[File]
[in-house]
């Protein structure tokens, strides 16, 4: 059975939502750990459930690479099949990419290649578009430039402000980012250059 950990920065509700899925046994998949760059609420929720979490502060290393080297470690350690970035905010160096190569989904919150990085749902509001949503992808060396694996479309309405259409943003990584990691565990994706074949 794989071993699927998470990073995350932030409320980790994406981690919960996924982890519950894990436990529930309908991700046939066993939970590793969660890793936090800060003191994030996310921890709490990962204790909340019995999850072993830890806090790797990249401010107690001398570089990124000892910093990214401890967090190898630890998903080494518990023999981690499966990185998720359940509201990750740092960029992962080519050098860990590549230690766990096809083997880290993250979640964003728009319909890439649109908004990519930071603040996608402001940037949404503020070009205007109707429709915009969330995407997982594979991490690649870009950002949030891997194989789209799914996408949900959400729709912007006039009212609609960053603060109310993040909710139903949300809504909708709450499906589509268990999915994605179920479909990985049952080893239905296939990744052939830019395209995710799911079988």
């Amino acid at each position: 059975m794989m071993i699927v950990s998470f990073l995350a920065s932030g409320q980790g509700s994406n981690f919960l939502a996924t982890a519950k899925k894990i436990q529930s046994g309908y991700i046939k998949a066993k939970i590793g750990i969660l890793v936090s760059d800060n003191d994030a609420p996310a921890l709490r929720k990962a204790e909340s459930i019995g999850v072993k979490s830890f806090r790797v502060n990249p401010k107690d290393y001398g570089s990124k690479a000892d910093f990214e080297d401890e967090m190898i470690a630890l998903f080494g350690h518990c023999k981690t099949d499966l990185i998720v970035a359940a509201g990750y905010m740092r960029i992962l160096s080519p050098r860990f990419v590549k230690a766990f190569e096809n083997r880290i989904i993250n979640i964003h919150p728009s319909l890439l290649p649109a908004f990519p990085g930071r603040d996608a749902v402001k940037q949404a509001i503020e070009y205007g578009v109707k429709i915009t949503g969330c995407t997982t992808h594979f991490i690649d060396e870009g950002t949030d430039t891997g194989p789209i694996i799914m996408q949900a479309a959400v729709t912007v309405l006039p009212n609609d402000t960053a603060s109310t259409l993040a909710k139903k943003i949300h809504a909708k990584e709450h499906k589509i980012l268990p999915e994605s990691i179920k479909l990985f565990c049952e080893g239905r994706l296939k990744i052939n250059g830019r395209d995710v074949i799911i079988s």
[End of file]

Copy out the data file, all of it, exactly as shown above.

[in-house]
């Protein structure tokens, strides 16, 4: 059975939502750990459930690479099949990419290649578009430039402000980012250059 950990920065509700899925046994998949760059609420929720979490502060290393080297470690350690970035905010160096190569989904919150990085749902509001949503992808060396694996479309309405259409943003990584990691565990994706074949 794989071993699927998470990073995350932030409320980790994406981690919960996924982890519950894990436990529930309908991700046939066993939970590793969660890793936090800060003191994030996310921890709490990962204790909340019995999850072993830890806090790797990249401010107690001398570089990124000892910093990214401890967090190898630890998903080494518990023999981690499966990185998720359940509201990750740092960029992962080519050098860990590549230690766990096809083997880290993250979640964003728009319909890439649109908004990519930071603040996608402001940037949404503020070009205007109707429709915009969330995407997982594979991490690649870009950002949030891997194989789209799914996408949900959400729709912007006039009212609609960053603060109310993040909710139903949300809504909708709450499906589509268990999915994605179920479909990985049952080893239905296939990744052939830019395209995710799911079988």
């Amino acid at each position: 059975m794989m071993i699927v950990s998470f990073l995350a920065s932030g409320q980790g509700s994406n981690f919960l939502a996924t982890a519950k899925k894990i436990q529930s046994g309908y991700i046939k998949a066993k939970i590793g750990i969660l890793v936090s760059d800060n003191d994030a609420p996310a921890l709490r929720k990962a204790e909340s459930i019995g999850v072993k979490s830890f806090r790797v502060n990249p401010k107690d290393y001398g570089s990124k690479a000892d910093f990214e080297d401890e967090m190898i470690a630890l998903f080494g350690h518990c023999k981690t099949d499966l990185i998720v970035a359940a509201g990750y905010m740092r960029i992962l160096s080519p050098r860990f990419v590549k230690a766990f190569e096809n083997r880290i989904i993250n979640i964003h919150p728009s319909l890439l290649p649109a908004f990519p990085g930071r603040d996608a749902v402001k940037q949404a509001i503020e070009y205007g578009v109707k429709i915009t949503g969330c995407t997982t992808h594979f991490i690649d060396e870009g950002t949030d430039t891997g194989p789209i694996i799914m996408q949900a479309a959400v729709t912007v309405l006039p009212n609609d402000t960053a603060s109310t259409l993040a909710k139903k943003i949300h809504a909708k990584e709450h499906k589509i980012l268990p999915e994605s990691i179920k479909l990985f565990c049952e080893g239905r994706l296939k990744i052939n250059g830019r395209d995710v074949i799911i079988s």